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Figure 1 A 51-year-old male patient with tonsillar follicular dendritic cell sarcoma (FDCS). (A) PET/CT scan shows extensive hypermetabolic activity on the left side of the oropharynx (SUVmax 17.7). (B) PET/CT scan shows extensive hypermetabolism in the left neck II, III, IV, and Vb lymph nodes (SUVmax 14.1). CT, computed tomography; PET, positron emission tomography; SUVmax, standardized uptake value maximum.

FIGURE 2
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Figure 2 (A) A needle biopsy from the left neck mass shows nodular or focal infiltrate of tumor cells with mixed lymphocytes and neutrophils (HE, original magnification 100×). (B) The tumor cells contain rich and lightly stained cytoplasm and vesicular nuclei (HE, 400×). (C, D) The tumor cells were positive for CD21 (400×) and CD35 (400×). (E) The tumor cells were positive for CXCL13 (400×).

FIGURE 3
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Figure 3 Imaging of the patient on treatment. (A1–A4) Pretreatment. (B1–B4) After chemoradiotherapy. (C1–C4) After 3 cycles of immunotherapy. (A1) Solid mass in the left neck. (A2–A4) MRI showing a large mass lesion in the left neck with liquefactive necrosis. (B1) Tumor is significantly reduced. (B2–B4) MRI evaluation. The left neck tumor is significantly reduced, but residual shadows are still visible. (C1) The neck mass disappears. (C2–C4) MRI evaluation. The left neck tumor and the lymph nodes under the armpit are not palpable.

After the consultation by head and neck surgeons, it was determined that the tumor could not be completely removed by surgery, so a combination treatment of radiotherapy and chemotherapy was given to the patient. After one cycle of cyclophosphamide, doxorubicin, vincristine, and prednisone (CHOP), partial remission was observed. However, the patient experienced grade III liver toxicity and grade IV hematological toxicity that required administration of recombinant human granulocyte stimulating factor. When the patient’s hematological toxicity and liver function returned to normal, another cycle of induction chemotherapy (modified CHOP: vindesine, 3 mg/m2/day 1; liposomal doxorubicin, 20-25 mg/m2/days 1~2; ifosfamide, 2.5 g/m2/days 1~3 and methylprednisolone, 80 mg/days 1~5) and concurrent chemoradiotherapy were given to the patient. Radiotherapy treatment consisted of irradiation of the tumor volume at 2.09 Gy/fraction in 33 fractions (total RT dose 69 Gy) with concomitant liposomal doxorubicin (20 mg/m2 on day 1 and day 8, 21 days/cycle) After concurrent chemoradiotherapy, the tonsil mass disappeared, and the tumor in the left neck was significantly reduced (Figures 3B1–B4). However, a new 2.7 cm x 2.1 cm lymph node was palpable under the left armpit, and ultrasound indicated that it was a “metastatic lymph node.”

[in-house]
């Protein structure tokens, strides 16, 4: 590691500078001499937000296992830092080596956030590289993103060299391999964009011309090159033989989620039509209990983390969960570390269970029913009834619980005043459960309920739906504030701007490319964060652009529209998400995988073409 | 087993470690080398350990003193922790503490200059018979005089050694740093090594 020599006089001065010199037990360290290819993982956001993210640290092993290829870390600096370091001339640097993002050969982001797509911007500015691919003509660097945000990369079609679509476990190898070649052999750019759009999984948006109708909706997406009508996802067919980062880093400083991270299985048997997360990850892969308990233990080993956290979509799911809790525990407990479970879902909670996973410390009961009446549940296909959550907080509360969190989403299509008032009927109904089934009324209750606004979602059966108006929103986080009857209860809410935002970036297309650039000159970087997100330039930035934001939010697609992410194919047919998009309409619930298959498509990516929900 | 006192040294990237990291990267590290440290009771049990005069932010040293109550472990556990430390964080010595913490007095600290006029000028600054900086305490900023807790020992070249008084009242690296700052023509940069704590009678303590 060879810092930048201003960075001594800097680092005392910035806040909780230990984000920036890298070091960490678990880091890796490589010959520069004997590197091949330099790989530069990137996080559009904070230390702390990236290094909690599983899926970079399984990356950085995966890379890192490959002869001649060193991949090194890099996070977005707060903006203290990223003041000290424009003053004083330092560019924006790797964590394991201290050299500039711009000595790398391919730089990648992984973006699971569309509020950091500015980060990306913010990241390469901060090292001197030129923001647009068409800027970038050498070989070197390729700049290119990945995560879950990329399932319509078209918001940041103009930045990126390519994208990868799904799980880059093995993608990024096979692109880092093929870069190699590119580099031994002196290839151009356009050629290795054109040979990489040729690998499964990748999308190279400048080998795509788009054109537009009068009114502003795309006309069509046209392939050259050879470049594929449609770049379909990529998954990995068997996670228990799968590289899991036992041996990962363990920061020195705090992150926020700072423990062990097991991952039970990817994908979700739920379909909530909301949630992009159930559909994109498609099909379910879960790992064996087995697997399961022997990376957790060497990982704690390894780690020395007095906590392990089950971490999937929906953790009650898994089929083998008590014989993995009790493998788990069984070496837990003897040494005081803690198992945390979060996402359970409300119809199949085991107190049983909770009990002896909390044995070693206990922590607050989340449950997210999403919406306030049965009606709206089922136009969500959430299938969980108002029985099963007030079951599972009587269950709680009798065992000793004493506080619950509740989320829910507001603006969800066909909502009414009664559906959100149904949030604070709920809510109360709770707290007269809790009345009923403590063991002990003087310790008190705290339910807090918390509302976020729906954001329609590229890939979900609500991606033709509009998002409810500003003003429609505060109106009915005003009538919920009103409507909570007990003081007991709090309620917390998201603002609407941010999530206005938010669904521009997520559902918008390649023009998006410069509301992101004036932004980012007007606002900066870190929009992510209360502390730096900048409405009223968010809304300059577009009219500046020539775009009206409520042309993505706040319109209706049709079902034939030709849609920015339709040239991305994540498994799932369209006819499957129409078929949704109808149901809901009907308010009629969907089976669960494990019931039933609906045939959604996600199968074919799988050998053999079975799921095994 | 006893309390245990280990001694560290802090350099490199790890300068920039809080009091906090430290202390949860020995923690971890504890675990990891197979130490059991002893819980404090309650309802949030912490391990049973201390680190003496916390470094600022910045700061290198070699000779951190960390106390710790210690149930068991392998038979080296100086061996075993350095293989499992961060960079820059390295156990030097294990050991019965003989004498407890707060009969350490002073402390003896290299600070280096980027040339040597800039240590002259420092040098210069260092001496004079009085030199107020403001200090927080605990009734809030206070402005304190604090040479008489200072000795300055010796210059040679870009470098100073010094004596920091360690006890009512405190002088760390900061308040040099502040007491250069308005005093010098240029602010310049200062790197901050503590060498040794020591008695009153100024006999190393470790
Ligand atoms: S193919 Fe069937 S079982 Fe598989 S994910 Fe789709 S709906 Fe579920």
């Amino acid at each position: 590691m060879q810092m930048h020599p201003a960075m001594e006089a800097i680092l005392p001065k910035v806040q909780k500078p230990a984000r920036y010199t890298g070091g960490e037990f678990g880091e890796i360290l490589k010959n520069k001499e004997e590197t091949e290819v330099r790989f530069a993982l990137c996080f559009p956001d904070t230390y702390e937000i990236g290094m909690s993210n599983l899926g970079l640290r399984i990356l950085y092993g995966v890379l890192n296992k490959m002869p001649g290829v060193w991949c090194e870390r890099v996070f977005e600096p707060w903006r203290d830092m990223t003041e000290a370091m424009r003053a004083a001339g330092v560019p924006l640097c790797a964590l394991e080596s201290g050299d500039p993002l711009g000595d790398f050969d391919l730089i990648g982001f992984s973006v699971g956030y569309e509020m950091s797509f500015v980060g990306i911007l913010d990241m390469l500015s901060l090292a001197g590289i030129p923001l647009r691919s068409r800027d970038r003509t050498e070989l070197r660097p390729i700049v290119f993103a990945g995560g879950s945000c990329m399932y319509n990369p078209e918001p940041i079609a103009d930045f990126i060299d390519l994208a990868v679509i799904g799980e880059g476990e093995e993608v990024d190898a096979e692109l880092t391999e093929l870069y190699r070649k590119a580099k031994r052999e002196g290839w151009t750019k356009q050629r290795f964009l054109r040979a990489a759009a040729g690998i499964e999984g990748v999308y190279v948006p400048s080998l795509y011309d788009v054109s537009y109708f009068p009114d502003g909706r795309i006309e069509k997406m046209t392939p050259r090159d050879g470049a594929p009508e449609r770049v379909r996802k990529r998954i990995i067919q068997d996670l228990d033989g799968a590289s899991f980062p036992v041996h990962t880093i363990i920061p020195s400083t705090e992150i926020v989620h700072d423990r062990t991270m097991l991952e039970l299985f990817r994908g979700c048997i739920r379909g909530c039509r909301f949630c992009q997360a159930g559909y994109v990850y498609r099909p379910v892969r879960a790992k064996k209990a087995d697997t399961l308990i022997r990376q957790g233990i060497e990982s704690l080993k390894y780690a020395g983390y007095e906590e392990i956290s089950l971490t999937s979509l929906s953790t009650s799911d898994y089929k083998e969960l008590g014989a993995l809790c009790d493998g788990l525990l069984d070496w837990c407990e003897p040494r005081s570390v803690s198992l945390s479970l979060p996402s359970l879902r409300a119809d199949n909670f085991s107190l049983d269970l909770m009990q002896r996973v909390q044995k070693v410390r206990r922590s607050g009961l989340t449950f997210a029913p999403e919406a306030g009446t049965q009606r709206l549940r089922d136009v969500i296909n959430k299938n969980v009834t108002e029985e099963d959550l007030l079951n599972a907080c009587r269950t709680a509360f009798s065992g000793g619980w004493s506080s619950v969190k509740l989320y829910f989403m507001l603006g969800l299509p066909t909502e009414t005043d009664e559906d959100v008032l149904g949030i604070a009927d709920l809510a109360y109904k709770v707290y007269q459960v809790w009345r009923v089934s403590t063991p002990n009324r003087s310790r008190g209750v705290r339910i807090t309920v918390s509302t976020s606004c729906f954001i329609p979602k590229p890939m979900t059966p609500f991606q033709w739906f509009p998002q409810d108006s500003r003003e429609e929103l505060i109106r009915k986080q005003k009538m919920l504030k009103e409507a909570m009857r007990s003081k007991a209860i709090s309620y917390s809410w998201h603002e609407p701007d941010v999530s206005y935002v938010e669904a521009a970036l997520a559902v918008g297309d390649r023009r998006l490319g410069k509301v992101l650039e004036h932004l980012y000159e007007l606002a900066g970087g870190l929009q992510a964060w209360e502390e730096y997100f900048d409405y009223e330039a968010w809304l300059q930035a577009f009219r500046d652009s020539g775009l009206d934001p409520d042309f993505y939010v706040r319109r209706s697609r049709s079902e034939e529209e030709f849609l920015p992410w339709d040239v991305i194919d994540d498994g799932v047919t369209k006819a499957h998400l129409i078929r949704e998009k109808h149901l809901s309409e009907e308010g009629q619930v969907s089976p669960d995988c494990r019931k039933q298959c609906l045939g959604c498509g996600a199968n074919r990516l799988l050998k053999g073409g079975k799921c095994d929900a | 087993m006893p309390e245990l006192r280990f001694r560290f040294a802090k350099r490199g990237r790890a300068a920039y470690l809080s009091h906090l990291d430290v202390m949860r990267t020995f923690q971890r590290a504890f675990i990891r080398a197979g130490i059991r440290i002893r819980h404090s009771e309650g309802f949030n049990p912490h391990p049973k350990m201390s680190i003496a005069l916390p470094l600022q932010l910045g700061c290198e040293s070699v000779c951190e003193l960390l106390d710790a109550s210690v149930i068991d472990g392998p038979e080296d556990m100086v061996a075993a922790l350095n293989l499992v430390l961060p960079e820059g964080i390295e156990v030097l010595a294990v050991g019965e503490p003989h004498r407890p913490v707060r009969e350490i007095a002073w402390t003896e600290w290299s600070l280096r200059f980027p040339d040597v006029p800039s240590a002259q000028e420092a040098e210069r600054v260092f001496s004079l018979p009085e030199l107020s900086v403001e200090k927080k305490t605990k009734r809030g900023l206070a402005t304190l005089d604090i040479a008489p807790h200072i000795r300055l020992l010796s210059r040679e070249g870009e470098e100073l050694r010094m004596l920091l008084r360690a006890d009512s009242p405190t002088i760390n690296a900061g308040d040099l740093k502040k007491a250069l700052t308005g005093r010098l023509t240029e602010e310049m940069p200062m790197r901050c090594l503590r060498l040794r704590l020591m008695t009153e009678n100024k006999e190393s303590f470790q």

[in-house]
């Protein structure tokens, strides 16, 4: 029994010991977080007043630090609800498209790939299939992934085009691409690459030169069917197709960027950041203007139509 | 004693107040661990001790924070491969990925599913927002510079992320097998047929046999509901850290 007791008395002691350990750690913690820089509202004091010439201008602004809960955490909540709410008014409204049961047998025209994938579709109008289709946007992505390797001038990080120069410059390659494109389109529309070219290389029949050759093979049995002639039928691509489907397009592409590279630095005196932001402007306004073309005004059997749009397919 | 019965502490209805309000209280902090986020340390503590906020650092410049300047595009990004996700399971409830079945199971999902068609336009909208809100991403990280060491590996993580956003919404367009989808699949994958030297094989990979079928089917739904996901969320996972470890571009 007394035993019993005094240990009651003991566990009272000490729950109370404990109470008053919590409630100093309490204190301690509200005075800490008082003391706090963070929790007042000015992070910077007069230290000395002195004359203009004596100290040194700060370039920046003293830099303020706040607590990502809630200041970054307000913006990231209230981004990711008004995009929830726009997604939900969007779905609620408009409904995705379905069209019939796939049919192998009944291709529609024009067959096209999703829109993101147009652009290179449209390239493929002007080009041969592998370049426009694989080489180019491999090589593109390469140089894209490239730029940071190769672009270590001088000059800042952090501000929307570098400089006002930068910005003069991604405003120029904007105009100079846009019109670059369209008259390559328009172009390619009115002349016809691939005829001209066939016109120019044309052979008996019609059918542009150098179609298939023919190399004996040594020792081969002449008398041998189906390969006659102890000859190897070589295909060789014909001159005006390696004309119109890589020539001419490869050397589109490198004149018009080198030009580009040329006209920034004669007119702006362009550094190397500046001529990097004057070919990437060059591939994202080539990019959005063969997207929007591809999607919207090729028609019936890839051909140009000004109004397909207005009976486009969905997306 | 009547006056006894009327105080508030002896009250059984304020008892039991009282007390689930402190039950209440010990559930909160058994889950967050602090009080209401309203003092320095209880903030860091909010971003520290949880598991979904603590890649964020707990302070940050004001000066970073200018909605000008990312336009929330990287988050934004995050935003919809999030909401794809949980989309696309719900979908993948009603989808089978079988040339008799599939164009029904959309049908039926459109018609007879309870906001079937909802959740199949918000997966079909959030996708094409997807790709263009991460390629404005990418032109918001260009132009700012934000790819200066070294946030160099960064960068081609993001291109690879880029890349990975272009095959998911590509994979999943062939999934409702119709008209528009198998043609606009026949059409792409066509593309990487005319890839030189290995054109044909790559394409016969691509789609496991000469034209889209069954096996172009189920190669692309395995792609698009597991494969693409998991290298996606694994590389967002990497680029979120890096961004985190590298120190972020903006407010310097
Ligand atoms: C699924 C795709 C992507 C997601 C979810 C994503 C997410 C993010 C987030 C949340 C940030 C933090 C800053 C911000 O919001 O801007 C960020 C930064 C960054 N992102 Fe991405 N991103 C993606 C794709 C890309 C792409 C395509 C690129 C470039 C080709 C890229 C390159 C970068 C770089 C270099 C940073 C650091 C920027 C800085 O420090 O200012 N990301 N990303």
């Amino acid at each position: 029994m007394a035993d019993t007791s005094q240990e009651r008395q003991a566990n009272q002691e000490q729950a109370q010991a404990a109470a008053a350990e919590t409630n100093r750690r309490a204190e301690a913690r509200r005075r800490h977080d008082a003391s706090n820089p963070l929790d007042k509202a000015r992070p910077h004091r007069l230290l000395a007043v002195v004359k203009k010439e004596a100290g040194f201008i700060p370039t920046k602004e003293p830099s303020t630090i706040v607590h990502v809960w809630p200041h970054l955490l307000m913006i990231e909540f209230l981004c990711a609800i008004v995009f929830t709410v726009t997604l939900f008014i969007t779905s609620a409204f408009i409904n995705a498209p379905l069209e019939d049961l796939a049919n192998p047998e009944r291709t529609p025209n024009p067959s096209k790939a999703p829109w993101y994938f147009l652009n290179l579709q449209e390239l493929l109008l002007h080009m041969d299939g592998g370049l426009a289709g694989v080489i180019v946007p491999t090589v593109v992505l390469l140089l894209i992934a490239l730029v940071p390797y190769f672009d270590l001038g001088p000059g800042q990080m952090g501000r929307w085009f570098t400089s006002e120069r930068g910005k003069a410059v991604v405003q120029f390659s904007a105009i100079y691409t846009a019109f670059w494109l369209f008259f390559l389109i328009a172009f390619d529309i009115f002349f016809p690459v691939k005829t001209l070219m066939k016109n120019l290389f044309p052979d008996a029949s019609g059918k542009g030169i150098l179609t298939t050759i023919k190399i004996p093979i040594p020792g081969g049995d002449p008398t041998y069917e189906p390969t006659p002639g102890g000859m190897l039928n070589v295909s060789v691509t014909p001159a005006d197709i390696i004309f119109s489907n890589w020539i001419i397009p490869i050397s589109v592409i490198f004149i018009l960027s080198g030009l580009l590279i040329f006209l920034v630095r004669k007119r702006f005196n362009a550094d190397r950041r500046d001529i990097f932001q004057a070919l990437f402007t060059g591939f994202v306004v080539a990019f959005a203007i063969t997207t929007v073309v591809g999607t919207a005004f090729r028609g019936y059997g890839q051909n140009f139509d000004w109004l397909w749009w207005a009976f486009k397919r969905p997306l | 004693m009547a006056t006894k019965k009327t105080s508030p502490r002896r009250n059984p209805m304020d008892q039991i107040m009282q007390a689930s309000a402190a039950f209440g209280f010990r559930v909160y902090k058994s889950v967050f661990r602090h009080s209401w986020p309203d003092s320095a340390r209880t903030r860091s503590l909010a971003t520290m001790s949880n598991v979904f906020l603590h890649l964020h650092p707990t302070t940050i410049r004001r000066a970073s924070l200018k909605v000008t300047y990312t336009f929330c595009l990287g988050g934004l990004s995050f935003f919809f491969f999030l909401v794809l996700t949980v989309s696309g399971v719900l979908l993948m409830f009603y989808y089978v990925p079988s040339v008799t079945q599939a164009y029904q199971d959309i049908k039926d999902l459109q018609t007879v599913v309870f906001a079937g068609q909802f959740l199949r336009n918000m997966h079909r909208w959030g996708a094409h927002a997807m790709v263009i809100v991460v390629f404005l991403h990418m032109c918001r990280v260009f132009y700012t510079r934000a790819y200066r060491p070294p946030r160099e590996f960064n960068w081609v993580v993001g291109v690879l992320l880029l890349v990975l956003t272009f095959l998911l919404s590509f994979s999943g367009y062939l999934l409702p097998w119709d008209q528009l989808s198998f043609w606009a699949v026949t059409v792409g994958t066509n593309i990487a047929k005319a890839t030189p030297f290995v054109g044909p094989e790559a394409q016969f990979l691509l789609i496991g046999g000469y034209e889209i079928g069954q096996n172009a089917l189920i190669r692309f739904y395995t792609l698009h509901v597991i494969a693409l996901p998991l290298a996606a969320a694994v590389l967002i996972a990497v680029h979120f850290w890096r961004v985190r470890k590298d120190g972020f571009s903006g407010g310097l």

To assist in further treatment decisions, commercial next-generation sequencing (NGS) and PD-L1 immunohistochemical tests were performed. NGS helps us identify tumor-related somatic mutations, which can provide a reference for tumor-targeted therapy. At the same time, through the assessment of tumor mutation burden (TMB), PD-L1 expression, and tumor microsatellite instability (MSI), we can obtain more comprehensive reference information related to tumor immunotherapy. Exons of 457 cancer-related genes were detected (Supplemental Table 1), while no actionable mutations were found (Supplemental Table 2). PD-L1 staining was positive (Figure 4, details of antibodies shown in Supplemental Table 3), the tumor proportion score (TPS) was 95%, the combined positive score (CPS) was 95, and the tumor mutational burden (TMB) was 6.13/Mb. According to the high expression of PD-L1, the patient began to take pembrolizumab, a PD-1 inhibitor. He received pembrolizumab 200 mg every 3 weeks (Q3 W) in the first 3 cycles. After 3 cycles of immunotherapy, complete remission was observed in the patient’s neck mass (Figures 3C1–C4), the lymph nodes under his arm could not be palpated, and his body temperature returned to normal. Because oropharyngeal mucositis caused by radiotherapy affected the patient’s oral feeding, the patient’s body weight continued to decrease in the late stage of radiotherapy and 1 month after the end of radiotherapy. When he returned to the Philippines, his weight dropped to 53 kg. In the treatment of melanoma, pembrolizumab is effective at a dose of 2 mg/Kg. Therefore, considering that the patient has achieved CR after three cycles of immunotherapy, and the body weight has decreased significantly, the dose of pembrolizumab in the next six cycles was adjusted to 100 mg.

FIGURE 4
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Figure 4 PD-L1 immunohistochemical staining (400×). (A) PD-L1 staining is positive (TPS 95% and CPS 95). (B) Positive control. (C) Negative control.

A follow-up PET/CT scan (November 20, 2019) showed mildly increased FDG uptake in the left cervical lymph node (SUV 2.3) and a 3 × 2 cm high metabolic nodule in the left upper lobe of the lung near the pleura (SUV 6.8). Considering that pulmonary nodules may be inflammatory nodules, an anti-inflammatory drug was used, and the nodules successfully regressed during the 4-month follow-up period. The patient received a total of 9 cycles of immunotherapy. PET/CT showed no obvious abnormalities, and the disease had not yet progressed.